It’s funny, but I feel at peace being in Botswana. I made it back here last week after a lot of travel to and from the United States. The anxiety of scheduled time in the US (albeit for mostly social appointments) was a little overwhelming. I have simply lost my stamina and the ability to multitask. The alternative experience, however, was waiting for an hour on the tarmac at the Johannesburg airport for no apparent reason. Welcome home.
My two weeks at home were great, but exhausting. I was able to reconnect with so many of my friends and family, and was reminded how wide my network is in that country. I have some really great people in my life there. Running around and going out at night got to me – it really doesn’t reflect my lifestyle anymore and I was struggling to keep up. There are a lot of things about the US that I missed: showers, people, food, and endless sensory and social stimulation are on that list. I don’t know how I was ever bored in that country because there’s so much to do!
I found myself analyzing culture in the states. I didn’t get much mention of ways that I’ve changed, but I noticed that I perceive things differently now. Technology has really invaded every aspect of life in the developed world. I was walking around, shopping with a couple friends and they wanted to use their smart phones to find a store – I was mildly appalled that the iPhone effectively eliminated the simple task of asking for directions and, in effect, human interaction. Being “plugged in” to life on the grid again was the hardest adjustment for me. I am used to talking to people face-to-face, being stared at, and being called by name… but not having unlimited texting and 3G technology. The idea of being anonymous again was comforting to an extent, but I felt surprised that our culture has evolved beyond talking to one another. Surely things haven’t changed completely in one year; it’s me that has changed.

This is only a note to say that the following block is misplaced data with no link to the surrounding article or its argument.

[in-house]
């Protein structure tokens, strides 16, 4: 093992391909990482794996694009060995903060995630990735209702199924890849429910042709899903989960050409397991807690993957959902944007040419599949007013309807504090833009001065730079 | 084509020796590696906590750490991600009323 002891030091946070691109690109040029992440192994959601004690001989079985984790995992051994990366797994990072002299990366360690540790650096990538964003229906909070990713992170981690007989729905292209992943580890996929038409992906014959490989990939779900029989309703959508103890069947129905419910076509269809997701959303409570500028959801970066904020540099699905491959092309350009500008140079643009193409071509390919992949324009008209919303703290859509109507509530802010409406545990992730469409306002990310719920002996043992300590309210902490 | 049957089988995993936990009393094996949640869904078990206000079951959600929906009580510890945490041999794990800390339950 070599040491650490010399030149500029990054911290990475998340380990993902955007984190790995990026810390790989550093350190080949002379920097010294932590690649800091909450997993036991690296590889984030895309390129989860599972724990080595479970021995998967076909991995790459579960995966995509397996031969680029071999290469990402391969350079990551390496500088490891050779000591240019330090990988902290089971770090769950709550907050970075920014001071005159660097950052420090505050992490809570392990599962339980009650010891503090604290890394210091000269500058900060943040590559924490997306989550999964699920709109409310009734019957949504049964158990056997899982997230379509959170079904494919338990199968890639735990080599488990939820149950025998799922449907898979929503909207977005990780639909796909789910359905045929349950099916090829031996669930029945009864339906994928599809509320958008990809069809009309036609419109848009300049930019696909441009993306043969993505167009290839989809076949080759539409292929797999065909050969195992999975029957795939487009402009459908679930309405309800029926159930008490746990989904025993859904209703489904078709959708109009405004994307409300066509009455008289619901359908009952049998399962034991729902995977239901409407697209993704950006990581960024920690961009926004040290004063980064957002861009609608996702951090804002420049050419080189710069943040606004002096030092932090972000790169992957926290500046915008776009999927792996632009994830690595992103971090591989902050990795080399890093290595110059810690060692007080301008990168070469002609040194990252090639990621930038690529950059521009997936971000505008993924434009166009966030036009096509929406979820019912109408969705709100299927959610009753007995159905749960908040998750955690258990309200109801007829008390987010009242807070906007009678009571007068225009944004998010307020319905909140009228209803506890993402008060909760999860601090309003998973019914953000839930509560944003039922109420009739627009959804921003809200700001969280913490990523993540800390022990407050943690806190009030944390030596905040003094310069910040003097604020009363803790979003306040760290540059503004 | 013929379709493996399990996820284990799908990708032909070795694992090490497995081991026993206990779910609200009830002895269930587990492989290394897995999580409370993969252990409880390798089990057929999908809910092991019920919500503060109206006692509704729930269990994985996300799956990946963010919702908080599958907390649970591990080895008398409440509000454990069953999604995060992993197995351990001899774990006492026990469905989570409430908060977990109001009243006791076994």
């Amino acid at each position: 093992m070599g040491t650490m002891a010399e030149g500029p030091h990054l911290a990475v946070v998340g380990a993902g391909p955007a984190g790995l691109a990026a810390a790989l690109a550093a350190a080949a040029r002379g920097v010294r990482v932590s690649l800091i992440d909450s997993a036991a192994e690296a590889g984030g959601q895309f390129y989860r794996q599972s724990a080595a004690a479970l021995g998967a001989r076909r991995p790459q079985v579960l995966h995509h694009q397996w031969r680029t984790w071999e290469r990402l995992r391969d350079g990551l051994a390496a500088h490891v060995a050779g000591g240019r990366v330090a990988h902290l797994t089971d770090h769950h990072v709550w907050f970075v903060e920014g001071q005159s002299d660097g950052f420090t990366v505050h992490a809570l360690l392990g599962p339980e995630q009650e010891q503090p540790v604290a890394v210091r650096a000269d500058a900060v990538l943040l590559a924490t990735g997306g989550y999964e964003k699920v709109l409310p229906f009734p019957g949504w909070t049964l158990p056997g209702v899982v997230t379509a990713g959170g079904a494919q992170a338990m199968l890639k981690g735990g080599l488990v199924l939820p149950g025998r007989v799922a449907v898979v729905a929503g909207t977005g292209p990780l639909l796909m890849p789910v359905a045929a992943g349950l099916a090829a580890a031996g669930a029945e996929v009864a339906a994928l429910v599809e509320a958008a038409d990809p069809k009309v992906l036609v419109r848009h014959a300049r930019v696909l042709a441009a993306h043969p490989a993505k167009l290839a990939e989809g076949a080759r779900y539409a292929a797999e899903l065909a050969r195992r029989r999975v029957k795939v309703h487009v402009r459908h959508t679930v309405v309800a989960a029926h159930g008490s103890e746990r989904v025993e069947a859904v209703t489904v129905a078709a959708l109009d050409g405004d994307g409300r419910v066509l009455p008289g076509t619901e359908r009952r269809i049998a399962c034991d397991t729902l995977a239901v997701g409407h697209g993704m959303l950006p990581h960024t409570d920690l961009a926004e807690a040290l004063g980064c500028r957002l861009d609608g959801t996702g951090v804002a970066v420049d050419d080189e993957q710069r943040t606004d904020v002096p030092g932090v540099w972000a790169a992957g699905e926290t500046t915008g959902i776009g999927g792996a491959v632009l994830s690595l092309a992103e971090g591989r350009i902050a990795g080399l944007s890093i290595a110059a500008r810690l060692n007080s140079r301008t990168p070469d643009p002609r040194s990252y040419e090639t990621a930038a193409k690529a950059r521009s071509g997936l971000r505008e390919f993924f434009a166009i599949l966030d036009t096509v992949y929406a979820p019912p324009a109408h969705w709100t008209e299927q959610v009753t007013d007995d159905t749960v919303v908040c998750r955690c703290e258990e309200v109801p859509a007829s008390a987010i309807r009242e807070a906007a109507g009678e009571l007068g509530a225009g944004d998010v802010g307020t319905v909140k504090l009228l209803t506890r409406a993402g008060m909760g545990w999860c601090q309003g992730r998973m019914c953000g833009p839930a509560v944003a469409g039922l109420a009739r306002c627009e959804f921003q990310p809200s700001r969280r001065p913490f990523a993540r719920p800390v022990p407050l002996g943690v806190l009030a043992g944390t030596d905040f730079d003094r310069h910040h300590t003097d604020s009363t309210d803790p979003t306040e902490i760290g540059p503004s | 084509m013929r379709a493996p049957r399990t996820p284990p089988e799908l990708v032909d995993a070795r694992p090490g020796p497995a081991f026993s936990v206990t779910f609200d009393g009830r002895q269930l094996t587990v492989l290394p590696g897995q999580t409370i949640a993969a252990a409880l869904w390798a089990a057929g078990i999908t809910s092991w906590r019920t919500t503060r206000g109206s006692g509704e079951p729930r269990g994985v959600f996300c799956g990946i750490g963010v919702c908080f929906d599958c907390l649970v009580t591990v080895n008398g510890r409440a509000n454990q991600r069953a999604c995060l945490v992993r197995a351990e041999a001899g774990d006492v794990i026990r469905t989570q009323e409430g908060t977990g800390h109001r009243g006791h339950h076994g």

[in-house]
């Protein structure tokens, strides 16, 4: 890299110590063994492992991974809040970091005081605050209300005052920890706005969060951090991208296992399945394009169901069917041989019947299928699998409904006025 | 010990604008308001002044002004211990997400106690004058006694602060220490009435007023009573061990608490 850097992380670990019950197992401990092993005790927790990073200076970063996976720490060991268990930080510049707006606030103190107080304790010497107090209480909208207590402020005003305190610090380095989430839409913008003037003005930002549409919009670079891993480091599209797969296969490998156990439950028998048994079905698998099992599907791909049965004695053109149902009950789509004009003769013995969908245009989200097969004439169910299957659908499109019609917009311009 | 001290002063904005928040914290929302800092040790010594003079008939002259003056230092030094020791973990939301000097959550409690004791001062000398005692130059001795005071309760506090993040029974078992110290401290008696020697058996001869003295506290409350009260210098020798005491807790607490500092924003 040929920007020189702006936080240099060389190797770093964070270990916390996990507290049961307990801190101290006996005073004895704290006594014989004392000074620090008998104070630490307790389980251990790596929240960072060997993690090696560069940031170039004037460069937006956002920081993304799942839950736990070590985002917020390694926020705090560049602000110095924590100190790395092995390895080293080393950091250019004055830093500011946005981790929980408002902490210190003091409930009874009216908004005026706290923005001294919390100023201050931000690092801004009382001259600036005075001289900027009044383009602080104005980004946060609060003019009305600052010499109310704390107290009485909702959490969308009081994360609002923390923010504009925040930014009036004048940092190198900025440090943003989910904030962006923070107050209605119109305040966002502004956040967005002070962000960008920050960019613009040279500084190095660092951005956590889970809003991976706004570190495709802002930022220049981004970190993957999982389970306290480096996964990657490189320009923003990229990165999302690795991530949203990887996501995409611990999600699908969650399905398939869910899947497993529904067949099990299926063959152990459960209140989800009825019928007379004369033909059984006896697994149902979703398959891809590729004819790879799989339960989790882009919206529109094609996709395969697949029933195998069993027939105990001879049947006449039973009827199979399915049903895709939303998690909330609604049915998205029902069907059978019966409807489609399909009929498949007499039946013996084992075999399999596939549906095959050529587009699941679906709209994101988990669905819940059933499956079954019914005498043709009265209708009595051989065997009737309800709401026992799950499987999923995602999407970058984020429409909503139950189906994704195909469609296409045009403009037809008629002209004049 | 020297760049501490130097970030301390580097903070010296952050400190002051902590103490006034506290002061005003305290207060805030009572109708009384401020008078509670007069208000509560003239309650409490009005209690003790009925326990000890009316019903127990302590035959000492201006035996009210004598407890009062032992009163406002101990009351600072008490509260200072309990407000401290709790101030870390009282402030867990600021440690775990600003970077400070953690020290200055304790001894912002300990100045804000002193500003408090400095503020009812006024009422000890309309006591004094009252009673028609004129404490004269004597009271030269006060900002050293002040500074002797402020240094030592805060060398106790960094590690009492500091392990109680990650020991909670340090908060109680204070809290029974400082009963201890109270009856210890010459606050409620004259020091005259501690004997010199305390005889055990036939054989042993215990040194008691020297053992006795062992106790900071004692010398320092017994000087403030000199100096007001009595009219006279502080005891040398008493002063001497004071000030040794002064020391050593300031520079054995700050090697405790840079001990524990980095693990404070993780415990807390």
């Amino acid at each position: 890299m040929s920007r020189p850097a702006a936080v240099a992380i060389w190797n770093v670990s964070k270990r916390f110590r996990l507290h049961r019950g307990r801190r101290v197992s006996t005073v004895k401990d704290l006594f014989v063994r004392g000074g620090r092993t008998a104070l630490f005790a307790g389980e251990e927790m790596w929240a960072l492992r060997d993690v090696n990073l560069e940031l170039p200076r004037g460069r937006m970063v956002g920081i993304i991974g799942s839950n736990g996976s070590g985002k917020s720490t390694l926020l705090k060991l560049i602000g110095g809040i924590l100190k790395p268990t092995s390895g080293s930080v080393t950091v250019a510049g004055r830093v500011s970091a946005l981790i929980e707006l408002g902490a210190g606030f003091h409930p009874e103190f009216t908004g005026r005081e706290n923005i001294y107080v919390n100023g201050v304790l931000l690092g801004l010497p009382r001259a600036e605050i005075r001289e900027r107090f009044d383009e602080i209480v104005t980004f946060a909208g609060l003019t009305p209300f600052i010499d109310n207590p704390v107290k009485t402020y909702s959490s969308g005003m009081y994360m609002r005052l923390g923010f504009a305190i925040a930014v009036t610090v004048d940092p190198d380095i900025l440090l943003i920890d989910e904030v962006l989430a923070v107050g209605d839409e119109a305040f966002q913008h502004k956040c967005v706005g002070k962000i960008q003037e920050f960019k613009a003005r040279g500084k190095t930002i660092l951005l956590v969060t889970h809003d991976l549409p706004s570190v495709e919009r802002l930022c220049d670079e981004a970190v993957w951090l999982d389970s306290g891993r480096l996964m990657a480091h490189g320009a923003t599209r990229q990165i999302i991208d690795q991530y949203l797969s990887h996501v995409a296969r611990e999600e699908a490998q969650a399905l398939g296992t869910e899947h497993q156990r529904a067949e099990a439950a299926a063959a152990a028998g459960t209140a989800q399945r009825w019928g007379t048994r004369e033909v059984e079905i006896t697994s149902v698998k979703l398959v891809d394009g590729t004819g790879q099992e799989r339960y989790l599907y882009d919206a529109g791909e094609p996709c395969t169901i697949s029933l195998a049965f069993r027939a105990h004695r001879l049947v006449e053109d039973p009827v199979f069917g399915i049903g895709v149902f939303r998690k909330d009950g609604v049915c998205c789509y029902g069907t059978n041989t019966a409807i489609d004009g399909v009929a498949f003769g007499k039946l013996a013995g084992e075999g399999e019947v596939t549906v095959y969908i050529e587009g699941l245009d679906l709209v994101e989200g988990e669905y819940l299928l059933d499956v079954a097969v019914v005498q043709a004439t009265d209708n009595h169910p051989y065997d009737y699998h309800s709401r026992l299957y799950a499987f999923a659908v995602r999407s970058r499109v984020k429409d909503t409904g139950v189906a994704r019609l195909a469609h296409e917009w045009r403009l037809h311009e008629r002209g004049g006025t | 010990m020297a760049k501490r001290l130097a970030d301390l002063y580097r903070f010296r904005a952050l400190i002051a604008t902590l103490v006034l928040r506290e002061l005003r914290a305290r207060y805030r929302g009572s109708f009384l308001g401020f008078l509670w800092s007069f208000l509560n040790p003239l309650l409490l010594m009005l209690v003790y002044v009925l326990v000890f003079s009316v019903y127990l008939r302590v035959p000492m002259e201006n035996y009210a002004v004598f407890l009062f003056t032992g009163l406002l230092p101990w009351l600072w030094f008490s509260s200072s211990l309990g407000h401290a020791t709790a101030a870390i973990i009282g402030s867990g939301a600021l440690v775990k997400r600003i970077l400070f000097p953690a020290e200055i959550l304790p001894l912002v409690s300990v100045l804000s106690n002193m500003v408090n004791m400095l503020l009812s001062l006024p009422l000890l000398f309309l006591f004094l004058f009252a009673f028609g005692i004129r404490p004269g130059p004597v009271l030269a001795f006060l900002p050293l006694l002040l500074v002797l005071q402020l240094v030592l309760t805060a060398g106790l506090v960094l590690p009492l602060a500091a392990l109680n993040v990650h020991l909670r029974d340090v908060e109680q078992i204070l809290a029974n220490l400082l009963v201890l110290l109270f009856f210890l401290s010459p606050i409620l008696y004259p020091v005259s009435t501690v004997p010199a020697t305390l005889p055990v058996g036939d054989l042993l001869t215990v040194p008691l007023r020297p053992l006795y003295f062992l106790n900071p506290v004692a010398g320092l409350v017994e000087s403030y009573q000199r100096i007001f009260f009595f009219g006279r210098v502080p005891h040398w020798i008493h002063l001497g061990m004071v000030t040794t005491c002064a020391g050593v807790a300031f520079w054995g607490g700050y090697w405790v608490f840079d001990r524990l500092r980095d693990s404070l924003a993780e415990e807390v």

Everyone has the same questions about my life in Botswana and I found myself trying to summarize the past year for my friends and family… which is impossible. In another year it won’t be any easier to relate or to explain the slow process involved with this form of development.
It took me a few days (and a lot of sleep) to settle back in to my routine here. Of course, the week I got back I simultaneously lost water and electricity, which is only another part of the routine. I was pleasantly surprised to learn that most things stayed in tact while I was gone, and my projects were able to proceed in my absence. I had set tasks for my partners to take on while I was gone and they followed through. If this is a reflection on my progress here, I’ll gladly take it.
I have more to write, but not the time. Thank you again to everyone in the US who made my trip the excellent visit that it was.